Your ninety-three year old grandfather has died and has left you his engineering factory in his will. He started the factory in 1953 and has not updated the machinery or any procedures. This has come at an opportune time; you have been made redundant at your place of work because of factory downsizing. The problem is that recently there was an accident in the factory and an employee lost a finger. The Health and Safety Executive have been to the factory and have put a Prohibition Notice on it. As your grandfather received an income of £150,000 per annum from the factory, you want to get it up and running again as soon as possible. The HSE has told you to develop an action plan for updating procedures and managing safety on site. This action plan has to have realistic time scales and be able to access adequate resources. i. Assess current hazards and risks which could be present and gather evidence to support the likelihood of continuance of the risks. Evidence could include: fatigue charts, working hours, temperature, lighting levels, noise, incorrect procedures, working practices, time of day, etc..
My experience of working within an engineering factory of this nature is limited however it is clearly identifiable that this particular factory requires multiple areas of modernisation and an update to procedures and general working methods with regards to the Health and Safety at Work Act 1974 and other relevant legislation. Although my experience is limited in the respect of this factory I do hold a fairly extensive range of experience for H&S information on a more general level for a wider variety of projects and workplaces. In this respect I shall use this knowledge and experience to hopefully indentify and highlight both common and key areas for concern for which I intend to improve and ultimately rectify in order to sustain a safe working environment.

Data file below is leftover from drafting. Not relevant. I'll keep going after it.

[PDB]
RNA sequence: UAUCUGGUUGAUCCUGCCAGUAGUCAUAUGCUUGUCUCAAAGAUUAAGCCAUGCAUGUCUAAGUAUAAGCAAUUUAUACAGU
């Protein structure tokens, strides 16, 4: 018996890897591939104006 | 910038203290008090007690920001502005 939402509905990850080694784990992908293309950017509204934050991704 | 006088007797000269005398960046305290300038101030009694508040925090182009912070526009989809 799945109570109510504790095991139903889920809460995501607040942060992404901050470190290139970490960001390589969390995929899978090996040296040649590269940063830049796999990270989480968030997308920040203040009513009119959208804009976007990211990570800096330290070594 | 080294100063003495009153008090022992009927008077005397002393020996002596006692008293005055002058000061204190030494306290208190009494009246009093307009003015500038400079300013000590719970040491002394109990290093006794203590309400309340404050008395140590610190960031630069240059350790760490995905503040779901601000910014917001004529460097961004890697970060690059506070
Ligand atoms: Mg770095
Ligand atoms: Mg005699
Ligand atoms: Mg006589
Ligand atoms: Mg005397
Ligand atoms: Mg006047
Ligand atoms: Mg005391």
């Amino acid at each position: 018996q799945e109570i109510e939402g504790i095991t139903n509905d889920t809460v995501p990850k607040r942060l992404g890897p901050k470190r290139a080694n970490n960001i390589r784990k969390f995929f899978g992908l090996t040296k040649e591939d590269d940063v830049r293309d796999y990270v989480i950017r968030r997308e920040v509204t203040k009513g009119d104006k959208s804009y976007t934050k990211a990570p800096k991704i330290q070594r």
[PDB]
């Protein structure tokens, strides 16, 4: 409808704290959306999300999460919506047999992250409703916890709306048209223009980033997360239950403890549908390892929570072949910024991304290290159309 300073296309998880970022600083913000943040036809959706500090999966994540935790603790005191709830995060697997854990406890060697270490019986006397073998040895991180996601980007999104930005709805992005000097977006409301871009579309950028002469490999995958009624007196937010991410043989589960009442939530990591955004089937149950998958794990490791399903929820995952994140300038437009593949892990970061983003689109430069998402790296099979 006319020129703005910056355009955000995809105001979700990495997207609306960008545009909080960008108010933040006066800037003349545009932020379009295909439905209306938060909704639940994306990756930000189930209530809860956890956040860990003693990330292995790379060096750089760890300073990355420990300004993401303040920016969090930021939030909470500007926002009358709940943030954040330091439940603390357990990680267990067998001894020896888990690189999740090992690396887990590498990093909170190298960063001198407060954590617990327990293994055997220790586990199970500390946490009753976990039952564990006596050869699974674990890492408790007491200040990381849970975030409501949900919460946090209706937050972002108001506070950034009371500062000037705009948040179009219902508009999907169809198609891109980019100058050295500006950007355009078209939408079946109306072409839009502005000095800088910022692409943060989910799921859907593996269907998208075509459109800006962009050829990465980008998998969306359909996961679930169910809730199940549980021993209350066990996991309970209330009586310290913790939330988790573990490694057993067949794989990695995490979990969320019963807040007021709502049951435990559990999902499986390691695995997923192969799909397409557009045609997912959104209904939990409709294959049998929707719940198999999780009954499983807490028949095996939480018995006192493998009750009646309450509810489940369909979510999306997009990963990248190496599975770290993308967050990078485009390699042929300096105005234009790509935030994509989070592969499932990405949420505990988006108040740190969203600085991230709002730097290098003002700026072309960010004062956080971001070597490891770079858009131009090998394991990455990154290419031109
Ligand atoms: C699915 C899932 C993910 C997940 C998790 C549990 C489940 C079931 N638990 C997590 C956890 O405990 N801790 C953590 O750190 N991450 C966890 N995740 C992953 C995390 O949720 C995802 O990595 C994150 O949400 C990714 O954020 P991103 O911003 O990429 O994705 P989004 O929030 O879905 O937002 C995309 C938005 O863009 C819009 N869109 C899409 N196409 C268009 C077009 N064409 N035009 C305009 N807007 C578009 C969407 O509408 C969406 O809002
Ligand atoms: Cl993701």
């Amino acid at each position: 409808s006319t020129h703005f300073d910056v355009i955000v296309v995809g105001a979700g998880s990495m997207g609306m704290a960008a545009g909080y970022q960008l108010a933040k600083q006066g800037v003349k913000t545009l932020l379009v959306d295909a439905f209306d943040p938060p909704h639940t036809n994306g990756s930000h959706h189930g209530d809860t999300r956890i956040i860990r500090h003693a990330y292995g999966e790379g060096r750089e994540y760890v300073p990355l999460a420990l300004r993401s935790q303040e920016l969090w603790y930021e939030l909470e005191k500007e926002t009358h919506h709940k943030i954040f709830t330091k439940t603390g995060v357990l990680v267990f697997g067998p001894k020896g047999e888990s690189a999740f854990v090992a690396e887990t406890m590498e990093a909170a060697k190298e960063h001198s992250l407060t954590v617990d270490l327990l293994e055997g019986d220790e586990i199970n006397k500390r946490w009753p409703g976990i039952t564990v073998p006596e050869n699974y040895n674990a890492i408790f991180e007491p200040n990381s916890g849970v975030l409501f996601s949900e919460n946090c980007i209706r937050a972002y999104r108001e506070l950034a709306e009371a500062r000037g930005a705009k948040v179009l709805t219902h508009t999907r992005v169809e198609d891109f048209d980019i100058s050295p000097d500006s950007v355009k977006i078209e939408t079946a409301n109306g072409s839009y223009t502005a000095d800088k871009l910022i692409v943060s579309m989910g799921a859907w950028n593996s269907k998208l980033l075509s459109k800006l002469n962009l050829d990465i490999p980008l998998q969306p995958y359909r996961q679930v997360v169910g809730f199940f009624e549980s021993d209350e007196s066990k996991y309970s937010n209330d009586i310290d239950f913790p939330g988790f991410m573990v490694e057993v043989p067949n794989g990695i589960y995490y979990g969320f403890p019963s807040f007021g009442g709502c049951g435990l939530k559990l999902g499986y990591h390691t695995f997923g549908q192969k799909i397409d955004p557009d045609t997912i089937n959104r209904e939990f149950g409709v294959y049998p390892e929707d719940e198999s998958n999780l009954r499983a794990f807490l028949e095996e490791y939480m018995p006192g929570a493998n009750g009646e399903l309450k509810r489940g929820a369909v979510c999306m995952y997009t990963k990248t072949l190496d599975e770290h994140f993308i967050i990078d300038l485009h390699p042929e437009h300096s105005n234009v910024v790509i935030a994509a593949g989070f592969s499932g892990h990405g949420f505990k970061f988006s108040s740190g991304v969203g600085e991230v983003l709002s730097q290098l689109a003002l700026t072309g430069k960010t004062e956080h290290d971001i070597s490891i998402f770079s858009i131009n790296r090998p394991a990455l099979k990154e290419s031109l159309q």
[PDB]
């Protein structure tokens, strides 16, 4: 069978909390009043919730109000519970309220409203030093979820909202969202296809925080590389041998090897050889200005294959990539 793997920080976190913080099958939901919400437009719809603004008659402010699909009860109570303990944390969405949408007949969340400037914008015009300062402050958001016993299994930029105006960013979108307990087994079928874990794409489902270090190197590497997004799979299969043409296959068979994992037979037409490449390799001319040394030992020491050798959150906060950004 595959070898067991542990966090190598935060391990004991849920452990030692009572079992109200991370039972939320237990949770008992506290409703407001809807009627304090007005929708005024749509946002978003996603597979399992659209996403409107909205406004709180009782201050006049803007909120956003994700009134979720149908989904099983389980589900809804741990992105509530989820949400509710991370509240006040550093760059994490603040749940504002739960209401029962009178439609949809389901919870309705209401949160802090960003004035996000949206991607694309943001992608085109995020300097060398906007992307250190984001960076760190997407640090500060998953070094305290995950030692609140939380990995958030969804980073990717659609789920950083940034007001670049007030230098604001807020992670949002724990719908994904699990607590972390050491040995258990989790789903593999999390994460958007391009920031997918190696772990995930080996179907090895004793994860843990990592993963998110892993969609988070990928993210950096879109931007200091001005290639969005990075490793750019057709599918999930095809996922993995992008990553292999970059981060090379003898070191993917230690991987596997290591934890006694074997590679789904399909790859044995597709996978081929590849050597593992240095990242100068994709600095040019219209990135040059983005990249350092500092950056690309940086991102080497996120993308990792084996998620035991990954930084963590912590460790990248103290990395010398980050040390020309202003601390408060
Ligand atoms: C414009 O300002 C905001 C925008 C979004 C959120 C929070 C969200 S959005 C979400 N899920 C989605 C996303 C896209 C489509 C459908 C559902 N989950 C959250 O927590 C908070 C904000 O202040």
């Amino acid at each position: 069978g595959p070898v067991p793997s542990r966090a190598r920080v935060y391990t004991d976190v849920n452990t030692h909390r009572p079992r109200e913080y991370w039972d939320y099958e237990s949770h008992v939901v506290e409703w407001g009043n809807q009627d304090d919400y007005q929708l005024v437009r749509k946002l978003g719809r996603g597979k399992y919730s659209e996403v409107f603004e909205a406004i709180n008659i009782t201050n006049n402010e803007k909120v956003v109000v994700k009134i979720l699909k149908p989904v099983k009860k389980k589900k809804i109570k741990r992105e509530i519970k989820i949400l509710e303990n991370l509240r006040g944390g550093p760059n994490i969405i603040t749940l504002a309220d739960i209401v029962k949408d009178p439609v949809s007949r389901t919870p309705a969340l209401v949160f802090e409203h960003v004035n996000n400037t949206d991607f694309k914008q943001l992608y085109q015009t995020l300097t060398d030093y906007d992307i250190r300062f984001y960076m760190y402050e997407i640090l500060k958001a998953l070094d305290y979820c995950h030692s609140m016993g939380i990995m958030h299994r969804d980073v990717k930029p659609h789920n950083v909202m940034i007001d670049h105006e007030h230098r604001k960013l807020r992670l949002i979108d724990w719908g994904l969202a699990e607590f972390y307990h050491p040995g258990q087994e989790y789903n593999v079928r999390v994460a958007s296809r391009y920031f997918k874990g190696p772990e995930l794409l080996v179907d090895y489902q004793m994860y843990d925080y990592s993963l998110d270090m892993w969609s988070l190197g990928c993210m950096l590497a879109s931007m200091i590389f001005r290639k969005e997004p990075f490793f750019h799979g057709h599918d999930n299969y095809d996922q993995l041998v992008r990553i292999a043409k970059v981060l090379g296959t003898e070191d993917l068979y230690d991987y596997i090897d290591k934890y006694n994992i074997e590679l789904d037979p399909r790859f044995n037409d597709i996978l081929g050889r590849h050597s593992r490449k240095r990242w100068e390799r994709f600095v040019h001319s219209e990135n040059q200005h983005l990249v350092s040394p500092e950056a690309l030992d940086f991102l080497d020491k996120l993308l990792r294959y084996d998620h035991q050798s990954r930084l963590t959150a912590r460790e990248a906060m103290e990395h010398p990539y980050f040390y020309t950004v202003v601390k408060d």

The following list will highlight these areas for which I have identified concern over current hazards and the risks they involve.
Noise is generally classified in H&S terms as “unwanted” sound. Excessive and prolonged noise levels can cause permanent hearing damage. Most engineering workshop or factories operate with high levels of noise pollution due in part to the nature of the activities within. The HSE stipulate boundary noise levels as guidance for implementing some form of risk protection. If noise levels maintain a decibel level of 85dB then the use of ear defenders is considered advisory. Should levels continuously maintain a level of 90dB or above however then ear defenders are considered to be worn as a mandatory precaution.
Manual handling is an increasingly prominent hazard. Inadequate and poor training contribute to this hazard along with a lack of general awareness. Looking deeper into this issue it is more than feasible to assume that manual handling hazards are also contributed to by a sense of pride particularly in male employees.
This continued lack of awareness and appropriate training will likely result in spinal injuries, both short and long term. In this respect it would be essential to create a culture within the factory through training and other available tools to promote appropriate lifting techniques using mechanical lifting, two-man lifts and general individual lifting techniques.
Slips, Trips & Falls
Easily preventable yet still a major cause for concern if not controlled in an appropriate manner. If the factory does not maintain a decent level of housekeeping then hazards can tend to be overlooked and ultimately lead to any severity of injury. Obstructions and generally poor layout organisation can lead to these hazards (slips, trips and falls) but can easily be controlled through simple planning and housekeeping. The use of marked walkways or encroachment lines, as demonstrated below, will clear paths for employees to navigate around the factory, without the risk of...